Builders include this clause in the agreement which allows them to raise the price of the apartment. If the project has been delayed, it could be due to the builder’s fault. They then penalise the buyer by raising the cost, claiming that raw material and other input costs have increased.

The agreement could include a clause allowing the builder to change the square footage of the apartment. If it has increased, he charges extra for it. “What changes, is not the carpet area but the super area,” explains AnujSood, head of Noida-based Sood Properties. “You may end up paying 10-15% extra, while the benefit to you, in terms of the additional area, may be marginal or nil.”

The agreement says that if the buyer delays in paying an installment, there will be interest to pay as well. The charge could be hefty – as much as 18-24% compounded quarterly. The developer may even include a clause stating that if you delay payment beyond a point, he reserves the right to cancel your allotment and that you may have to forfeit the earnest money, which could be as high as 20-25% of the total cost. The balance will be returned to you without any interest.

The agreement may say that you will have to pay for certain items on actual cost basis at the time of possession. He may then spring an unpleasant surprise by demanding an unexpectedly high amount. This could be for things like club membership, electricity connection charge, etc. Similarly, at the time of booking, he may not specify the PLC (preferential location charges). Later, he could charge you anywhere from Rs 100 to 500.

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Sale Deed in noida

Sale Deed Lawyers in Noida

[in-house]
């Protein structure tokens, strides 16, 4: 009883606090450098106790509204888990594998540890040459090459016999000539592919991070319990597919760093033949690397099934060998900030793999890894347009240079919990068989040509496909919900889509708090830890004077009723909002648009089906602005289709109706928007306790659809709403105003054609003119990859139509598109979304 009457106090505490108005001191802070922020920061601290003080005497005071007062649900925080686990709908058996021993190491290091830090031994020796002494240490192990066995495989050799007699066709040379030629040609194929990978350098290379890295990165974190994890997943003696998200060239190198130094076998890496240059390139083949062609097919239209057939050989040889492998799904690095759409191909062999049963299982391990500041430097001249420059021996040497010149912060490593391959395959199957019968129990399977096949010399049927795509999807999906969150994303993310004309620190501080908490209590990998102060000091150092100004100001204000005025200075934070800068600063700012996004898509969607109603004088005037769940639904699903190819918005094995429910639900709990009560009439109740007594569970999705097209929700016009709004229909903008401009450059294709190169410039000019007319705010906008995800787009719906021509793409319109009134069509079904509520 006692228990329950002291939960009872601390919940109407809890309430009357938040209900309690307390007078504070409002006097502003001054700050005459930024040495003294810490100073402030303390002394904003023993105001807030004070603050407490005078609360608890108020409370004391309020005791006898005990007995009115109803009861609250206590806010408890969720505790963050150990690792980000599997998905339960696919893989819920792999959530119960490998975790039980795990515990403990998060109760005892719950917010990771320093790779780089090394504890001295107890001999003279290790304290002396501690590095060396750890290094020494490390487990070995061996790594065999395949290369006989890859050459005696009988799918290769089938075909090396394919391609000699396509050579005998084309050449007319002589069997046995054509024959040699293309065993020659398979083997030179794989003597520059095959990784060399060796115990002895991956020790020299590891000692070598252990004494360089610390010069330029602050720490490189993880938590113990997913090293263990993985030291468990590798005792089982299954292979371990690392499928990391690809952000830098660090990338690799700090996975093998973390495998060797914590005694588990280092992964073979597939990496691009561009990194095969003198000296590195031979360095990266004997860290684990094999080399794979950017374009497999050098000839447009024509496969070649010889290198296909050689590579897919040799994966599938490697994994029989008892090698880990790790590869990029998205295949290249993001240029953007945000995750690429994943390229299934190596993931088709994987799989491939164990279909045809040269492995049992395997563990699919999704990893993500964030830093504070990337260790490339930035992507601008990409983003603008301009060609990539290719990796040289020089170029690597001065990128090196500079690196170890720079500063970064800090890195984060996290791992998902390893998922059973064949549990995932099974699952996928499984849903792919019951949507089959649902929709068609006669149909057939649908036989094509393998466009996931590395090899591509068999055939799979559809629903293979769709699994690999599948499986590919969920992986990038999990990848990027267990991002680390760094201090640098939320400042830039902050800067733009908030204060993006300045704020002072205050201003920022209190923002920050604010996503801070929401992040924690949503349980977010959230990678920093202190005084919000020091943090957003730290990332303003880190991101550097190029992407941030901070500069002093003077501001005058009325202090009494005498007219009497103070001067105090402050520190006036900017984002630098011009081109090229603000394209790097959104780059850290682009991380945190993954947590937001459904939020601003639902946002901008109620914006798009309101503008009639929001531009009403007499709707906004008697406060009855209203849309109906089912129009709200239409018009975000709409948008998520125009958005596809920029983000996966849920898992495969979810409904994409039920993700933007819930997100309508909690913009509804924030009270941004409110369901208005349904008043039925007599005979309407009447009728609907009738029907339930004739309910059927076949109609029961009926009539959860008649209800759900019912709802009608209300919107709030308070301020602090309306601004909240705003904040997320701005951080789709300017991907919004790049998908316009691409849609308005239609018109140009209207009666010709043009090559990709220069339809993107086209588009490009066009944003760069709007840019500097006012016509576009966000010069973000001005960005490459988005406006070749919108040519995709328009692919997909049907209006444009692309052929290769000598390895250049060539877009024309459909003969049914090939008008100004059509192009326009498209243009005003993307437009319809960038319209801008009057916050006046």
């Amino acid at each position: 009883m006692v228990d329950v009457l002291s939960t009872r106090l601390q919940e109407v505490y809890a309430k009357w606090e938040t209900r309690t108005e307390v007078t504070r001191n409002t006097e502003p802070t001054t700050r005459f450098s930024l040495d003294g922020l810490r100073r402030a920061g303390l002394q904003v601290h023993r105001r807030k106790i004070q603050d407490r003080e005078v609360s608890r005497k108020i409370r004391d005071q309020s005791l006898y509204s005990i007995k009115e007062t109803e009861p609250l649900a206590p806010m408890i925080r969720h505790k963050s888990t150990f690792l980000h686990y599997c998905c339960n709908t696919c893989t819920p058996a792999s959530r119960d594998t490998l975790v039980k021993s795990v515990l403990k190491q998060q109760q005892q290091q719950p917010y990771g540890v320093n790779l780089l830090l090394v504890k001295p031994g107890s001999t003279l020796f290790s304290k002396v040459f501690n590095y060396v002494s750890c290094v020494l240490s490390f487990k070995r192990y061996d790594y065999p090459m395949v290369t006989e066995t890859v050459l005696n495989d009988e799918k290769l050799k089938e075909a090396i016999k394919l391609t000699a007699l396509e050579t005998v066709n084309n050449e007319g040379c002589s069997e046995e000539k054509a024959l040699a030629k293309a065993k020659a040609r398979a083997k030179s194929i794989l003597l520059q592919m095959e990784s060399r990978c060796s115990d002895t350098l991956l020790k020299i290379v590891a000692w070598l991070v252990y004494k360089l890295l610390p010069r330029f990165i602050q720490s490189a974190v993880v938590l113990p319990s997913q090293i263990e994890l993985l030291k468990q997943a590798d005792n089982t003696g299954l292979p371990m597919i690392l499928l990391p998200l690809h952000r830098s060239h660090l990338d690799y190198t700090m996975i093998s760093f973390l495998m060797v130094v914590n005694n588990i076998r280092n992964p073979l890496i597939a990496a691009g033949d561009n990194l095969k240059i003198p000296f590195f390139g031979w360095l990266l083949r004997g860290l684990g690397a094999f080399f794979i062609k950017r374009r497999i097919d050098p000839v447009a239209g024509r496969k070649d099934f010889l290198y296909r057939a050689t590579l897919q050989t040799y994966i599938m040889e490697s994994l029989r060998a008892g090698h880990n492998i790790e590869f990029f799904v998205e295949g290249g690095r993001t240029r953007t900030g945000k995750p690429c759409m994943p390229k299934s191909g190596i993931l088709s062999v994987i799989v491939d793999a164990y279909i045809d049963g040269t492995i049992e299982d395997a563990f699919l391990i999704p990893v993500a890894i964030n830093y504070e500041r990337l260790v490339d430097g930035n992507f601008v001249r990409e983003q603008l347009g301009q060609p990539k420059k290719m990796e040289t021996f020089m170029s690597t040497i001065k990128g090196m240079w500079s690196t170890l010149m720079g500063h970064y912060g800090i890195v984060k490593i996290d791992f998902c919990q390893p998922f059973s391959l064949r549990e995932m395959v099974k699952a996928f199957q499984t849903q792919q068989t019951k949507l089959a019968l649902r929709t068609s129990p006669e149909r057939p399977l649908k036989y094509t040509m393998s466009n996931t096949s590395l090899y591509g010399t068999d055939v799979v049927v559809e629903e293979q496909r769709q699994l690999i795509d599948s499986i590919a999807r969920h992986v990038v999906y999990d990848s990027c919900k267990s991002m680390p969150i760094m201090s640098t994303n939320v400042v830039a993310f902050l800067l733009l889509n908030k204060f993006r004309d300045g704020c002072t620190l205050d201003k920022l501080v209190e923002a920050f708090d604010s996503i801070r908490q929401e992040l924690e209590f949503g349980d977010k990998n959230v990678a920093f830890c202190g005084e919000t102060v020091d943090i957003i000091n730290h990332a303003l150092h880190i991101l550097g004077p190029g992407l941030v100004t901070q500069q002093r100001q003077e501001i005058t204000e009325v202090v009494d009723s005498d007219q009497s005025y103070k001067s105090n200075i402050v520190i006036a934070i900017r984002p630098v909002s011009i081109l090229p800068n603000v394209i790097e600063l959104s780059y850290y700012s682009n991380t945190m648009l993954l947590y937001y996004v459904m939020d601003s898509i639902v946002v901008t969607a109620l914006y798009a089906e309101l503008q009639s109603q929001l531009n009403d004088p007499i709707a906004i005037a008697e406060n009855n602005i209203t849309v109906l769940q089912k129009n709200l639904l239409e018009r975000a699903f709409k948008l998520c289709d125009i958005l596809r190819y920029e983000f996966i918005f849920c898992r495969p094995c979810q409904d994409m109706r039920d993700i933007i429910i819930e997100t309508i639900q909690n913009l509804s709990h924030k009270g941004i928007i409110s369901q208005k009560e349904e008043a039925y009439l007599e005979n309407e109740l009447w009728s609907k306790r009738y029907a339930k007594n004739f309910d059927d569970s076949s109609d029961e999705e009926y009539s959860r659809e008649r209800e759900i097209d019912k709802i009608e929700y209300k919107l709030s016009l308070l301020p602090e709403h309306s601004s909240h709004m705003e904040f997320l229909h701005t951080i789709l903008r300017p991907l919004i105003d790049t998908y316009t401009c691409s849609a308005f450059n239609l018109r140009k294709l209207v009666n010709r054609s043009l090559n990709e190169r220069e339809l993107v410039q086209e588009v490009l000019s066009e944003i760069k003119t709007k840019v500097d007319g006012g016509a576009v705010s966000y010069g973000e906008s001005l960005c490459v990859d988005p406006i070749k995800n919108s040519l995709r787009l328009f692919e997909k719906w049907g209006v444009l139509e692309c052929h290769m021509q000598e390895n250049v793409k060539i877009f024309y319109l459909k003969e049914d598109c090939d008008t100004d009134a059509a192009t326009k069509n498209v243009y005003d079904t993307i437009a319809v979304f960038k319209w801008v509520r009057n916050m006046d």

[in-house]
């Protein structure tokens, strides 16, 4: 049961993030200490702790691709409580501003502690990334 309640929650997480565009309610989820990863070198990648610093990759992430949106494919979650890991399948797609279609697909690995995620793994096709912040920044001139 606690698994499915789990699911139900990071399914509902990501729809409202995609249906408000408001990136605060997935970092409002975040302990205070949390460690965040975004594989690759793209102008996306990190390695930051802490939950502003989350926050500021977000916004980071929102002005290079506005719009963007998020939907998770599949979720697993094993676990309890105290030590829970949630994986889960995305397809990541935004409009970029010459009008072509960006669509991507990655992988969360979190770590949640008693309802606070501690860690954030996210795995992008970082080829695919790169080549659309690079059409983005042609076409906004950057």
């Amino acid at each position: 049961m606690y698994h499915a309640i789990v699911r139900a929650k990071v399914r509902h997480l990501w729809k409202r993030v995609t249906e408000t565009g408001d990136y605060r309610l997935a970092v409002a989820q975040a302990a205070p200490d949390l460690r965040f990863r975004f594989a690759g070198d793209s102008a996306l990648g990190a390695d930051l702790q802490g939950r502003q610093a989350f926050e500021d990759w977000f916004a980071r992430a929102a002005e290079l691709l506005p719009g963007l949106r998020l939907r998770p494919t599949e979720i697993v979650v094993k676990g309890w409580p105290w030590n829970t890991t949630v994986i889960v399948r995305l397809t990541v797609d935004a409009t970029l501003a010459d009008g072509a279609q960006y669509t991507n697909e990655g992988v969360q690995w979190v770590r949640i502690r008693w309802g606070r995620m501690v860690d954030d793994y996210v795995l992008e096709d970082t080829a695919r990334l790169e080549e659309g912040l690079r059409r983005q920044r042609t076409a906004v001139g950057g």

Sale Deed Lawyers in Noida

A sale deed, also known as conveyance deed, is a critical document in property transactions. It is a legal document and an evidence that the sale of a property has been made in favour of the buyer from the seller. It is also a proof that the buyer is the absolute owner of the said property.

  • The deed is executed after the execution of the agreement to sell, and after complying with various terms and conditions outlined in the agreement.
  • The draft sale deed is made on a non-judicial stamp paper according to the Stamp Act of the state concerned. The document lays down the terms and conditions of the sale. The Document also contains the details of the parties, the property, the sale amount, the advance payment, the dates, the mode of payment, the time for handing over the original documents and the possession of the property, etc.
  • Apart from giving the complete details of both the seller and the purchaser, both the parties have to sign the contract. Details outlining the specifications of the property — identification number, total area of the plot, details of construction, the total amount to be paid, the instruments through which such transactions will be made — are also stated.
  • Buyer pays the earnest money also finds a mention in the agreement.
  • The Seller Not only gives a detailed list of documents executed by him in favor of the buyer, but also certifies that the property under sale is free from any encumbrance
  • Subject to an agreement between the parties, payments such as property tax, water charges, electricity charges, society maintenance charges, etc, should be paid by the seller before the execution of the sale deed.
  • Once all the terms and conditions have been agreed upon, the sale deed is made. The main document for the transfer of ownership of property, it is executed by all the parties and all pages of the document are signed. It is mandated that the deed should be signed by at least two witnesses, giving their full names and addresses.
  • Under the Registration Act, the sale deed is registered at the sub-registrar’s office, where it is compulsory for both parties to be in attendance, along with original documents. For any reason, if the buyer can’t be present at the sub-registrar’s office on the given day, he can give a power of attorney to his agent to act on his behalf.
  • After the sale deed has been signed by both the parties, the documents should be presented for registration within four months from the date of execution. If it is not done, a grace period of another four months is given on payment of some fine.
  • Generally, the buyer is responsible for the stamp duty as well as registration charges.